Opinion: Rash pundit predictions skew voter perception and are bad for our politics

Political commentary can be useful, but those claiming to know the future aren’t worth the trouble.



Ben Shapiro, host of his online political podcast The Ben Shapiro Show, at the Conservative Political Action Conference (CPAC) sponsored by the American Conservative Union held at the Gaylord National Resort & Convention Center in Oxon Hill, MD on February 22, 2018.

Jason O'Day, Columnist

Political commentator Ben Shapiro awarded the title of “prohibitive frontrunner” to Sen. Elizabeth Warren, D-Mass, last fall. At the time, she had a narrow lead over former Vice President Joe Biden in most polls.

Then on Feb. 20 he repeated the blunder, crowning Sen. Bernie Sanders, I-Vt., with the same title after he performed well in the first three nomination contests. Shapiro also declared Biden electorally dead, “an actual human corpse,” and engaged in more hyperbole about how Biden had to be scraped off the debate stage floor.

Yet, the Biden campaign was more alive following South Carolina, and even more so on Super Tuesday, when he won 10 out of 15 contests.

My point is that the political news cycle is chaotic, far too chaotic for an ordinary observer to follow. Even the “professional” pundits can’t get it right. There needs to be a better way to consume and analyze news.

Those who make their living commentating on politics have a natural incentive to make confident predictions. If they turn out to be wrong, most people move on and no one really notices. But if a commentator is proven right he can stand up on their desk, wave the results around and declare themselves a genius.

That’s essentially what Shapiro did late Tuesday night on his Daily Wire podcast, smugly noting which states he accurately predicted Biden would win.

It would be nice if commentators spent more time talking about substantive issues and policy positions than fleeting probabilities.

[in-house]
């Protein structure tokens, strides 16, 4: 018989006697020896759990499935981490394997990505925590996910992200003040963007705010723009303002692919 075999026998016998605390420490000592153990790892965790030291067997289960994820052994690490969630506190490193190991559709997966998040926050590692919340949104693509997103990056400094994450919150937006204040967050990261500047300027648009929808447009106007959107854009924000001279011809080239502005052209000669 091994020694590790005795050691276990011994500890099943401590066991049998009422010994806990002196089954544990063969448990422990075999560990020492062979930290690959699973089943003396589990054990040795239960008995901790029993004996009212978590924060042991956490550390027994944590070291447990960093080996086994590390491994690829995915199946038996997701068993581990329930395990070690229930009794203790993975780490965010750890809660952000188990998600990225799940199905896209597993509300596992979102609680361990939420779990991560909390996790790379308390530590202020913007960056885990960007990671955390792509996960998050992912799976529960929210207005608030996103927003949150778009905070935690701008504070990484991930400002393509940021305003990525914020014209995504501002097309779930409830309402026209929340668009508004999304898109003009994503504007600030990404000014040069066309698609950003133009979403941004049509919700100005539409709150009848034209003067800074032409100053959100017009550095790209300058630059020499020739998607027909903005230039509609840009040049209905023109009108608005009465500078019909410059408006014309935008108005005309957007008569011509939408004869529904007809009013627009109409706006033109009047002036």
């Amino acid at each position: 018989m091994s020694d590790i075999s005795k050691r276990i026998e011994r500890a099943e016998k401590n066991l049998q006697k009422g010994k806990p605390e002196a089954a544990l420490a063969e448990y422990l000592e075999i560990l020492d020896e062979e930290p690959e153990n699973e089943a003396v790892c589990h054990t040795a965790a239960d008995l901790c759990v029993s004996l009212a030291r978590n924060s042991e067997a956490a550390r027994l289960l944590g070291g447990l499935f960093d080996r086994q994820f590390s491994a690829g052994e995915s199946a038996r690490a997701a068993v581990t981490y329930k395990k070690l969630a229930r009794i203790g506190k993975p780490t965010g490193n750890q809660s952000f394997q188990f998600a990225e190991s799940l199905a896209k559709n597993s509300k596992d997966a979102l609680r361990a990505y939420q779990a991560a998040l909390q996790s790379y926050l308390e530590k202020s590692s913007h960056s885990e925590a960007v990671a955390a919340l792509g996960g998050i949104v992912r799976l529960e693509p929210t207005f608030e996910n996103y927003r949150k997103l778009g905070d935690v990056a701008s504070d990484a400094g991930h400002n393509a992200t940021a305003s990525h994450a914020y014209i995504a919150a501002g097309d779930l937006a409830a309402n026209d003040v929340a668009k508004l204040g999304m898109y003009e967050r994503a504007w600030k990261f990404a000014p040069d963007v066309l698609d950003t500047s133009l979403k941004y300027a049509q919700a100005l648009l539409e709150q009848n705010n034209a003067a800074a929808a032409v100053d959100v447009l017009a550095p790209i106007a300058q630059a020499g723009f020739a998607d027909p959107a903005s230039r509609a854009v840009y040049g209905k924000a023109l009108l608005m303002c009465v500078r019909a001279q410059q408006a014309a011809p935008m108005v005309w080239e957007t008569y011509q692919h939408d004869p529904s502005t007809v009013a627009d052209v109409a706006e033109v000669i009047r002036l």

Shapiro is an intelligent conservative voice and I respect him, but he should be more responsible before making capricious forecasts about elections. He’s not the only one; scores of other pundits have spent decades barfing up irresponsible predictions about elections. These wild predictions are more than annoying, tiresome, and hackneyed. They disincentivize voters from showing up at the polls.

This extends to other punditry realms. Most polling aggregators, such as FiveThirtyEight and The Upshot, gave former Secretary of State Hillary Clinton odds of victory ranging between 70 and 99 percent. In fairness to FiveThirtyEight editor-in-chief Nate Silver, he saliently pointed out that most other prediction models were ignoring the possibility of Trump having narrow victories in key swing states like Pennsylvania.

A study by the University of Chicago found that such forecasting inclined many voters to stay home or cast a protest vote for Bernie Sanders. I worked as an election official in Davenport in 2016, and about 50 of the write-in ballots we had to count by hand were for Sanders.

Polls are an important tool to gauge a candidate’s viability. Students wouldn’t want to waste their time working for a dead-end presidential campaign.

However, polls change constantly. It would be nice if commentators spent more time talking about substantive issues and policy positions than fleeting probabilities.

All speculation of this variety must be taken with a grain of salt. Primaries and elections are like weather patterns and Super Bowls because no one, not even experts, have any idea what the end result will actually be.

I could bother predicting a winner of Democratic nomination, but it’s not worth sharing because I’m not a wizard and I lack access to some ultra-exclusive information that half these pundits apparently have.

By June, probably much sooner, the Democrats will have figured it out. Until then I’m content with waiting prudently to find out who that is.

Columns reflect the opinions of the authors and are not necessarily those of the Editorial Board, The Daily Iowan, or other organizations in which the author may be involved.